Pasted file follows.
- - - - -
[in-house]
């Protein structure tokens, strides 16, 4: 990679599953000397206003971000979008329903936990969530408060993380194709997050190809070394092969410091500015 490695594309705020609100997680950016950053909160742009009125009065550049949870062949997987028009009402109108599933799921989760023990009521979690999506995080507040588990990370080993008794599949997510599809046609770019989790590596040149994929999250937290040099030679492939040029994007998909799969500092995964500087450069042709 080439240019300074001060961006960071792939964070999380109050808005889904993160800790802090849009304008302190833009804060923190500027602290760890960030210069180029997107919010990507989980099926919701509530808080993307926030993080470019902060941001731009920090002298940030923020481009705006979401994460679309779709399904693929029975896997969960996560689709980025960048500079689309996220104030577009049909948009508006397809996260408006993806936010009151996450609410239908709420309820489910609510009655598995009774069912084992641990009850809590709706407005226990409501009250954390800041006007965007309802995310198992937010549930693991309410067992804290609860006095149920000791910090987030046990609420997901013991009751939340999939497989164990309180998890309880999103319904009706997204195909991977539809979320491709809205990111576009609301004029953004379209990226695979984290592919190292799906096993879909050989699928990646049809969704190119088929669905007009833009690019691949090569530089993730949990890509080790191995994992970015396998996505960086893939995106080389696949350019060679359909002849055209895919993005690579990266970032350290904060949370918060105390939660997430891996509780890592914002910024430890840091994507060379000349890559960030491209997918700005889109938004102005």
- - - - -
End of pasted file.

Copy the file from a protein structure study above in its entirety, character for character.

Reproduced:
[in-house]
């Protein structure tokens, strides 16, 4: 990679599953000397206003971000979008329903936990969530408060993380194709997050190809070394092969410091500015 490695594309705020609100997680950016950053909160742009009125009065550049949870062949997987028009009402109108599933799921989760023990009521979690999506995080507040588990990370080993008794599949997510599809046609770019989790590596040149994929999250937290040099030679492939040029994007998909799969500092995964500087450069042709 080439240019300074001060961006960071792939964070999380109050808005889904993160800790802090849009304008302190833009804060923190500027602290760890960030210069180029997107919010990507989980099926919701509530808080993307926030993080470019902060941001731009920090002298940030923020481009705006979401994460679309779709399904693929029975896997969960996560689709980025960048500079689309996220104030577009049909948009508006397809996260408006993806936010009151996450609410239908709420309820489910609510009655598995009774069912084992641990009850809590709706407005226990409501009250954390800041006007965007309802995310198992937010549930693991309410067992804290609860006095149920000791910090987030046990609420997901013991009751939340999939497989164990309180998890309880999103319904009706997204195909991977539809979320491709809205990111576009609301004029953004379209990226695979984290592919190292799906096993879909050989699928990646049809969704190119088929669905007009833009690019691949090569530089993730949990890509080790191995994992970015396998996505960086893939995106080389696949350019060679359909002849055209895919993005690579990266970032350290904060949370918060105390939660997430891996509780890592914002910024430890840091994507060379000349890559960030491209997918700005889109938004102005």